The Fe-Si-C system at extreme P-T conditions: a possible core crystallization pathway for reduced planets

1,2F.Miozzi,1,3G.Morard,1D.Antonangeli,1M.A.Baron,5A.Pakhomova,1,4A.N.Clark,6M.Mezoua,1G.Fiquet
Geochimica et Cosmochimica Acta (in Press) Link to Article [https://doi.org/10.1016/j.gca.2022.01.013]
1Sorbonne Université, Muséum National d’Histoire Naturelle, UMR CNRS 7590, Institut de Minéralogie, de Physique des Matériaux et de Cosmochimie, IMPMC, 75005 Paris, France
2Earth and Planets Laboratory, Carnegie Institution for Science, Washington, DC, USA1
3Univ. Grenoble Alpes, Univ. Savoie Mont Blanc, CNRS, IRD, UGE, ISTerre, Grenoble 38000, France1
4University of Colorado, Boulder, CO 80309-0399, USA
5Deutsches Elektronen-Synchrotron (DESY), Hamburg, Germany
6European Synchrotron Radiation Facility (ESRF), Grenoble, France
Copyright Elsevier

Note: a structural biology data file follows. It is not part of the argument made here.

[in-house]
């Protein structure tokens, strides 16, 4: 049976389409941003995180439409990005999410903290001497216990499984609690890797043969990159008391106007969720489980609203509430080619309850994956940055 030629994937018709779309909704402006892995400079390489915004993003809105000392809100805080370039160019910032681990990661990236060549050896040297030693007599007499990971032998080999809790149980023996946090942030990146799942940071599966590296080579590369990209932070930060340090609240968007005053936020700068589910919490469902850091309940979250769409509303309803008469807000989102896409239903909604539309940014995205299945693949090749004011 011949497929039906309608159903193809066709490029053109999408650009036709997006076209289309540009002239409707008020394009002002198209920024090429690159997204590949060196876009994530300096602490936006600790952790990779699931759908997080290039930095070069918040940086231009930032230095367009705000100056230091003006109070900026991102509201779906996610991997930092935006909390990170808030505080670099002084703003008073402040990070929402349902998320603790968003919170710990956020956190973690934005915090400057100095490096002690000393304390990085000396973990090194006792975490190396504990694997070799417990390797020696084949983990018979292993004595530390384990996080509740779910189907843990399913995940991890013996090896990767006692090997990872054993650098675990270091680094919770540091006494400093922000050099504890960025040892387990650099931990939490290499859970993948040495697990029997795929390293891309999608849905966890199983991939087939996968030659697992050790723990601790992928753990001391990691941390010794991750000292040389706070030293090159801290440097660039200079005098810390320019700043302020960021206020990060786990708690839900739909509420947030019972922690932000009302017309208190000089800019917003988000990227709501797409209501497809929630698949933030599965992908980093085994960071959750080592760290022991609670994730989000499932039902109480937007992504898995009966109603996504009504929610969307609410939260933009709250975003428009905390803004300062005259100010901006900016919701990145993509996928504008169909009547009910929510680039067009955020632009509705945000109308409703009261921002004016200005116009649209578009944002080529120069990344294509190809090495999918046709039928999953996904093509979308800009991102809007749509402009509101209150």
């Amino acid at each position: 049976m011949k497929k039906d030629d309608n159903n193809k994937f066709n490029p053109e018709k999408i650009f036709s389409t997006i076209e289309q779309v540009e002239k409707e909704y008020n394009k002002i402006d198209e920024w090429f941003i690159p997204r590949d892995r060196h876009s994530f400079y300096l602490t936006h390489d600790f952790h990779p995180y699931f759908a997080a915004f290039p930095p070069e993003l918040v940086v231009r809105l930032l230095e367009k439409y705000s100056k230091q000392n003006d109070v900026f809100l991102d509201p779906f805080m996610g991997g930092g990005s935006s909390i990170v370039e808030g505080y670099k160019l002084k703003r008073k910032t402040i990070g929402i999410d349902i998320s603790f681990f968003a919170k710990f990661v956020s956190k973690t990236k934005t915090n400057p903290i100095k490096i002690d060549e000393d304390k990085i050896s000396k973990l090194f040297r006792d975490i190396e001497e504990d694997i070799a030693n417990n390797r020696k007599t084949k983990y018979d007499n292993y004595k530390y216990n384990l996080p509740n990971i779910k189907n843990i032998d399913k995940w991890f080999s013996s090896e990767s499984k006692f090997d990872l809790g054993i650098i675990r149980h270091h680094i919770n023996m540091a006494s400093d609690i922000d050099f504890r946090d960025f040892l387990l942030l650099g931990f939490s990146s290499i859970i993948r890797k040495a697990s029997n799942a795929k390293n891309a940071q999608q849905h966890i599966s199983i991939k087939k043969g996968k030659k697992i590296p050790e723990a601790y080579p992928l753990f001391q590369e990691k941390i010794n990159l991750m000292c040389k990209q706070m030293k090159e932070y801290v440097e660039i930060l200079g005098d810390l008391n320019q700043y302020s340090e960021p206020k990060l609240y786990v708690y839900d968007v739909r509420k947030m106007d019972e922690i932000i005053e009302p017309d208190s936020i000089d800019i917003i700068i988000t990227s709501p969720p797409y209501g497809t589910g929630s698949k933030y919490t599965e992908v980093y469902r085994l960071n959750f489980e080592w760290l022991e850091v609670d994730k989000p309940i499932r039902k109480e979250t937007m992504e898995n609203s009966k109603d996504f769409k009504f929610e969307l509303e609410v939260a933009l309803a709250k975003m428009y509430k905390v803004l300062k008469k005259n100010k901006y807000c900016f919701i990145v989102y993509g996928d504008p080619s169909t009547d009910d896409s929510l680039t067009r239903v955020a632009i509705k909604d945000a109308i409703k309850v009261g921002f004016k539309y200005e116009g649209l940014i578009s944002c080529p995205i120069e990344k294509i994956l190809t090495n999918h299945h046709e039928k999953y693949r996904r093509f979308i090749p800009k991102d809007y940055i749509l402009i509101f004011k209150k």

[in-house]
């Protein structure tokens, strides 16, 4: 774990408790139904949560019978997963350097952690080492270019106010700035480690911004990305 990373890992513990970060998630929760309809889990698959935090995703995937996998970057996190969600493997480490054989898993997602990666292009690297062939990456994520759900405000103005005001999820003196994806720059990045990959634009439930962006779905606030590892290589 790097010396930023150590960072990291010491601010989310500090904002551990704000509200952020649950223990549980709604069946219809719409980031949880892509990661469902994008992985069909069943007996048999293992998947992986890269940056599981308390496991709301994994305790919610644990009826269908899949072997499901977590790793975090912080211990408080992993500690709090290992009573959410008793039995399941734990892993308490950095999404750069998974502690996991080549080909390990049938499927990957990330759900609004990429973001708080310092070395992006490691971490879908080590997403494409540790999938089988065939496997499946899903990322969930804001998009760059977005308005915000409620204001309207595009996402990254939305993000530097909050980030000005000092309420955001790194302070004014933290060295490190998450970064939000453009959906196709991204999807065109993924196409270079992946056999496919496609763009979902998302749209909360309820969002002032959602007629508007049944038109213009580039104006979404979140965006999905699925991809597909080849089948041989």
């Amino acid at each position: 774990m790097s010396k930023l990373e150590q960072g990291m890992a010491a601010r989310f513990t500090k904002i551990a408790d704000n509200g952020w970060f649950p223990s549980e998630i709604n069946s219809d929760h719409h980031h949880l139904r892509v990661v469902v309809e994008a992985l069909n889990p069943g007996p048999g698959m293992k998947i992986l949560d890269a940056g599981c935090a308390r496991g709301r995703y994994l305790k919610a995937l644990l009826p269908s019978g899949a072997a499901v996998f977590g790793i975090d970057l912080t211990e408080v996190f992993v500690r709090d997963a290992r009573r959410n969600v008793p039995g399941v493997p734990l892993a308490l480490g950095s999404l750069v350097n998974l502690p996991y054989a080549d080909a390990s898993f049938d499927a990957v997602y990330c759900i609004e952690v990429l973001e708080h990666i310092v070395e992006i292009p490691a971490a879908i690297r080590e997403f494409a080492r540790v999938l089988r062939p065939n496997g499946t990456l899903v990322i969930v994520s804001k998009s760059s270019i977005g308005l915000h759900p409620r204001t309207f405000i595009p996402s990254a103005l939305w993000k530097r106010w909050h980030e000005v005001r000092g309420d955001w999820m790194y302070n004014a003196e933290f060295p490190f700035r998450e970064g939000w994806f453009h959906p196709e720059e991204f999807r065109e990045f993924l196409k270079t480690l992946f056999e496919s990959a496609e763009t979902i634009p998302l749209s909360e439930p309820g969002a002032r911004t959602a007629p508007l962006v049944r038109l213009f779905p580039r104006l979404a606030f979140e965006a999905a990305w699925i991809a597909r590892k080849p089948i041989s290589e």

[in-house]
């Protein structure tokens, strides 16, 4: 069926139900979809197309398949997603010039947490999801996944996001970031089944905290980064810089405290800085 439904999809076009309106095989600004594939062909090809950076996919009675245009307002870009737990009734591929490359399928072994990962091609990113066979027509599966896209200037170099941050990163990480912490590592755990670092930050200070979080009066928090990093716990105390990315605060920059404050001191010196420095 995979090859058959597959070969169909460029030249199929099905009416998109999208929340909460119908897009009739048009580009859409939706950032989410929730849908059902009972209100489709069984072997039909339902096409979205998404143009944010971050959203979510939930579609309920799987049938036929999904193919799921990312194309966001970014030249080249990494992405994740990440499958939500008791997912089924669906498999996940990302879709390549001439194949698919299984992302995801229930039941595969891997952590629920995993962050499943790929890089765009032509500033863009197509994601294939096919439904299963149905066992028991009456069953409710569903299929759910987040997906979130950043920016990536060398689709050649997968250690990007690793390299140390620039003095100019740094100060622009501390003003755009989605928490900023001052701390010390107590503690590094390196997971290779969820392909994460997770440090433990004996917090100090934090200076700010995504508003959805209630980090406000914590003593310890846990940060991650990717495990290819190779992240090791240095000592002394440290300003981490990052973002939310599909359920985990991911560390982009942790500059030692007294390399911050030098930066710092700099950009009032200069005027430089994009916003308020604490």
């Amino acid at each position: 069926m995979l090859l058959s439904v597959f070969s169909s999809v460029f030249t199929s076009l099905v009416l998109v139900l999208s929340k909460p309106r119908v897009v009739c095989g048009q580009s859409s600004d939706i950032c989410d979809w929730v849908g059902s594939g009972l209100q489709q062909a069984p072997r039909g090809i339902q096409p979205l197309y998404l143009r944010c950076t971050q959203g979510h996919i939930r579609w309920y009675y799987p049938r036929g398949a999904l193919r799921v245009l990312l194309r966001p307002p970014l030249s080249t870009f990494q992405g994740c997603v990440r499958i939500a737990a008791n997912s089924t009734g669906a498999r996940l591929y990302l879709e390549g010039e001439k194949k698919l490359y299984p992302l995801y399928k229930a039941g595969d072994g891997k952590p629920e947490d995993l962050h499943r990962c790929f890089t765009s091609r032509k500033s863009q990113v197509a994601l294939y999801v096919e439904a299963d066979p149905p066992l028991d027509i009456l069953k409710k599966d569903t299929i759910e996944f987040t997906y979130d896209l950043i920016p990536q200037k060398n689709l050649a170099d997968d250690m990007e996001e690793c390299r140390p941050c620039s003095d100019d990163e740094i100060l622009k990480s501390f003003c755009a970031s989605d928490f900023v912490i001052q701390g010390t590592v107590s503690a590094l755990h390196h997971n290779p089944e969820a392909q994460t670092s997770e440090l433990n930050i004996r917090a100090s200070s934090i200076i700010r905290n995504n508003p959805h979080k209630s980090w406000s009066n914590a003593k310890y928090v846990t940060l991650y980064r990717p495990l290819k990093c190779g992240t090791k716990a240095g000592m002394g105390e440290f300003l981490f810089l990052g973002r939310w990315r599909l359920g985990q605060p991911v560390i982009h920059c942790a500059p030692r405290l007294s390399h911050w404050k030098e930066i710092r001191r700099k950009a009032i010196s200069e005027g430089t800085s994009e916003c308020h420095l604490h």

Several characteristics of a planet, including its internal dynamics, hinge on the composition and crystallization regime of the core, which, in turn, depends on the phase relations, melting behaviour and thermodynamic properties of constituent materials. The Fe-Si-C ternary system can serve as a proxy for core composition and formation processes under reducing conditions. We conducted laser-heated diamond anvil cell experiments coupled with in situ X-ray diffraction and electron microscopy analysis of the recovered samples, on four different starting compositions in the Fe-Si-C ternary system. Phase relations up to 200 GPa and up to 4000 K were determined. An FeSi phase with a B2 structure and iron carbides with different stoichiometries (i.e. Fe3C and Fe7C3) are the main observed phases, along with pure C (diamond) that has an extended stability field in the subsolidus regime. Carbon is largely soluble in B2-structured FeSi, whereas Si does not partition into the carbides. The melting curve determined for the starting material containing the least amount of light elements is consistent with the one for the Fe-C system. The other starting materials display higher melting temperatures than that of Fe-C, suggesting the existence of at least two different invariant points in the Fe-Si-C system. Applied to planetary interiors, our observations highlight how a small variation in light elements content would deeply affect the solidification style of a core. Bottom-up (Fe-enriched systems) and top-down regimes (C-rich systems), as well as solidification of a crystal mush (Si-enriched systems). These three crystallization regimes influence significantly the possibility of starting and sustaining a dynamo. Our results provide new insights into the differentiation of terrestrial planets in the Solar System and beyond, contributing to the study of planetary diversity.

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